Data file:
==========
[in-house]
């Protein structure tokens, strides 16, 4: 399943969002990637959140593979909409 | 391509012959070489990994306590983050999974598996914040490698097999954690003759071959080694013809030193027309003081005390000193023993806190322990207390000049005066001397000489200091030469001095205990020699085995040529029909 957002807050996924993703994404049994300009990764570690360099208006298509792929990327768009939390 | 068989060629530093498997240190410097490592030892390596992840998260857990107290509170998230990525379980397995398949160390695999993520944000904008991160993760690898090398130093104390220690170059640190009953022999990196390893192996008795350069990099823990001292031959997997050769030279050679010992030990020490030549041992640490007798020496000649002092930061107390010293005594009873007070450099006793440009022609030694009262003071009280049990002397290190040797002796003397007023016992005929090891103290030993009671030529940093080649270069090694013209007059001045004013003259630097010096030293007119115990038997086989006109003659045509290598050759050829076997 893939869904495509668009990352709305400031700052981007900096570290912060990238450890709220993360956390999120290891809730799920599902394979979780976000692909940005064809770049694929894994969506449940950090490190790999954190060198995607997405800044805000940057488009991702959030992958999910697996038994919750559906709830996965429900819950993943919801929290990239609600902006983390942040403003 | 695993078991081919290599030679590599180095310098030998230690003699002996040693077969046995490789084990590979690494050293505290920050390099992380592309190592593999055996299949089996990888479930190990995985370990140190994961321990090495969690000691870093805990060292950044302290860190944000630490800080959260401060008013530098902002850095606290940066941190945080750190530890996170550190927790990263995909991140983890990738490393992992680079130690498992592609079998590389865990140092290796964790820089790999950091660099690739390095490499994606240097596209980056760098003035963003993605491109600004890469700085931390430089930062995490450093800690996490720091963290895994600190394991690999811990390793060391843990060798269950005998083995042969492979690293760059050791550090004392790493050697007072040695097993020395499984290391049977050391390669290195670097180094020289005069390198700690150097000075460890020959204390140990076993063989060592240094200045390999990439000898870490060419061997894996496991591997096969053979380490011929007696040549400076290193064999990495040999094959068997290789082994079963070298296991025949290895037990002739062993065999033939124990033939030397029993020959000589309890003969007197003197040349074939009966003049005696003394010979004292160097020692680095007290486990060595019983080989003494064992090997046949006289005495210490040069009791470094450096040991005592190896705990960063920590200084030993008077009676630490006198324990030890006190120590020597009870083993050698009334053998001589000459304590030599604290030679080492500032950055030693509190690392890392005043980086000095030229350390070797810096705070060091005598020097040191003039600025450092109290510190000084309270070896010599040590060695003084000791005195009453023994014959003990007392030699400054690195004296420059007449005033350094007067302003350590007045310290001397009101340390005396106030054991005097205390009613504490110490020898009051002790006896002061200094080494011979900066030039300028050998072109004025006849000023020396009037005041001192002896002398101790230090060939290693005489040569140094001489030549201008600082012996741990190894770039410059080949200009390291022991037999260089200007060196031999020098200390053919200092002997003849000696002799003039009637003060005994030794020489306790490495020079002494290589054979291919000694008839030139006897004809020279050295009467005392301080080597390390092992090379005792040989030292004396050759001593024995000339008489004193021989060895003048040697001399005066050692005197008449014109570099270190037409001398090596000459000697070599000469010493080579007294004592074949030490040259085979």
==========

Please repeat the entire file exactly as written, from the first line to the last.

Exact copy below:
[in-house]
């Protein structure tokens, strides 16, 4: 399943969002990637959140593979909409 | 391509012959070489990994306590983050999974598996914040490698097999954690003759071959080694013809030193027309003081005390000193023993806190322990207390000049005066001397000489200091030469001095205990020699085995040529029909 957002807050996924993703994404049994300009990764570690360099208006298509792929990327768009939390 | 068989060629530093498997240190410097490592030892390596992840998260857990107290509170998230990525379980397995398949160390695999993520944000904008991160993760690898090398130093104390220690170059640190009953022999990196390893192996008795350069990099823990001292031959997997050769030279050679010992030990020490030549041992640490007798020496000649002092930061107390010293005594009873007070450099006793440009022609030694009262003071009280049990002397290190040797002796003397007023016992005929090891103290030993009671030529940093080649270069090694013209007059001045004013003259630097010096030293007119115990038997086989006109003659045509290598050759050829076997 893939869904495509668009990352709305400031700052981007900096570290912060990238450890709220993360956390999120290891809730799920599902394979979780976000692909940005064809770049694929894994969506449940950090490190790999954190060198995607997405800044805000940057488009991702959030992958999910697996038994919750559906709830996965429900819950993943919801929290990239609600902006983390942040403003 | 695993078991081919290599030679590599180095310098030998230690003699002996040693077969046995490789084990590979690494050293505290920050390099992380592309190592593999055996299949089996990888479930190990995985370990140190994961321990090495969690000691870093805990060292950044302290860190944000630490800080959260401060008013530098902002850095606290940066941190945080750190530890996170550190927790990263995909991140983890990738490393992992680079130690498992592609079998590389865990140092290796964790820089790999950091660099690739390095490499994606240097596209980056760098003035963003993605491109600004890469700085931390430089930062995490450093800690996490720091963290895994600190394991690999811990390793060391843990060798269950005998083995042969492979690293760059050791550090004392790493050697007072040695097993020395499984290391049977050391390669290195670097180094020289005069390198700690150097000075460890020959204390140990076993063989060592240094200045390999990439000898870490060419061997894996496991591997096969053979380490011929007696040549400076290193064999990495040999094959068997290789082994079963070298296991025949290895037990002739062993065999033939124990033939030397029993020959000589309890003969007197003197040349074939009966003049005696003394010979004292160097020692680095007290486990060595019983080989003494064992090997046949006289005495210490040069009791470094450096040991005592190896705990960063920590200084030993008077009676630490006198324990030890006190120590020597009870083993050698009334053998001589000459304590030599604290030679080492500032950055030693509190690392890392005043980086000095030229350390070797810096705070060091005598020097040191003039600025450092109290510190000084309270070896010599040590060695003084000791005195009453023994014959003990007392030699400054690195004296420059007449005033350094007067302003350590007045310290001397009101340390005396106030054991005097205390009613504490110490020898009051002790006896002061200094080494011979900066030039300028050998072109004025006849000023020396009037005041001192002896002398101790230090060939290693005489040569140094001489030549201008600082012996741990190894770039410059080949200009390291022991037999260089200007060196031999020098200390053919200092002997003849000696002799003039009637003060005994030794020489306790490495020079002494290589054979291919000694008839030139006897004809020279050295009467005392301080080597390390092992090379005792040989030292004396050759001593024995000339008489004193021989060895003048040697001399005066050692005197008449014109570099270190037409001398090596000459000697070599000469010493080579007294004592074949030490040259085979």